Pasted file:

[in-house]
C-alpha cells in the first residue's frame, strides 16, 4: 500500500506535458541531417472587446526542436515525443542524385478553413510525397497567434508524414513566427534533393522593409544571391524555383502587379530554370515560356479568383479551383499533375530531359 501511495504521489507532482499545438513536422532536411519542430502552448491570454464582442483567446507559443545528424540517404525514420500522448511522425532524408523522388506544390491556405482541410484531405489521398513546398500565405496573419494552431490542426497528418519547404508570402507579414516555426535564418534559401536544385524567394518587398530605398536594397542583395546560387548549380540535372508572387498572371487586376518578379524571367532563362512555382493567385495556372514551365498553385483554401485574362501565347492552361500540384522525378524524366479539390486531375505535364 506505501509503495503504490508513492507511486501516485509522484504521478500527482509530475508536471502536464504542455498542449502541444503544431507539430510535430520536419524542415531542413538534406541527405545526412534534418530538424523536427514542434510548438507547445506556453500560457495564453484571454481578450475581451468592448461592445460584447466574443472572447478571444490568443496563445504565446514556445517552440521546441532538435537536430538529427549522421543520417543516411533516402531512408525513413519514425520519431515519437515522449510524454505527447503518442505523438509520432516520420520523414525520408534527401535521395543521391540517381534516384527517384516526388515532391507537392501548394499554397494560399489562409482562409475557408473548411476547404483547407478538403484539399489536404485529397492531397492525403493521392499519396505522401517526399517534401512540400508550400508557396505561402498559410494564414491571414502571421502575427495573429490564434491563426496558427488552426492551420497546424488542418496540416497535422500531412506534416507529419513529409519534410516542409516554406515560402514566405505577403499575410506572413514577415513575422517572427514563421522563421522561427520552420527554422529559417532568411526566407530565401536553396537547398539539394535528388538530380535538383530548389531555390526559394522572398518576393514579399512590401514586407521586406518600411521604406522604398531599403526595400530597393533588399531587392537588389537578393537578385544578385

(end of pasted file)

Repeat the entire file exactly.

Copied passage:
[in-house]
C-alpha cells in the first residue's frame, strides 16, 4: 500500500506535458541531417472587446526542436515525443542524385478553413510525397497567434508524414513566427534533393522593409544571391524555383502587379530554370515560356479568383479551383499533375530531359 501511495504521489507532482499545438513536422532536411519542430502552448491570454464582442483567446507559443545528424540517404525514420500522448511522425532524408523522388506544390491556405482541410484531405489521398513546398500565405496573419494552431490542426497528418519547404508570402507579414516555426535564418534559401536544385524567394518587398530605398536594397542583395546560387548549380540535372508572387498572371487586376518578379524571367532563362512555382493567385495556372514551365498553385483554401485574362501565347492552361500540384522525378524524366479539390486531375505535364 506505501509503495503504490508513492507511486501516485509522484504521478500527482509530475508536471502536464504542455498542449502541444503544431507539430510535430520536419524542415531542413538534406541527405545526412534534418530538424523536427514542434510548438507547445506556453500560457495564453484571454481578450475581451468592448461592445460584447466574443472572447478571444490568443496563445504565446514556445517552440521546441532538435537536430538529427549522421543520417543516411533516402531512408525513413519514425520519431515519437515522449510524454505527447503518442505523438509520432516520420520523414525520408534527401535521395543521391540517381534516384527517384516526388515532391507537392501548394499554397494560399489562409482562409475557408473548411476547404483547407478538403484539399489536404485529397492531397492525403493521392499519396505522401517526399517534401512540400508550400508557396505561402498559410494564414491571414502571421502575427495573429490564434491563426496558427488552426492551420497546424488542418496540416497535422500531412506534416507529419513529409519534410516542409516554406515560402514566405505577403499575410506572413514577415513575422517572427514563421522563421522561427520552420527554422529559417532568411526566407530565401536553396537547398539539394535528388538530380535538383530548389531555390526559394522572398518576393514579399512590401514586407521586406518600411521604406522604398531599403526595400530597393533588399531587392537588389537578393537578385544578385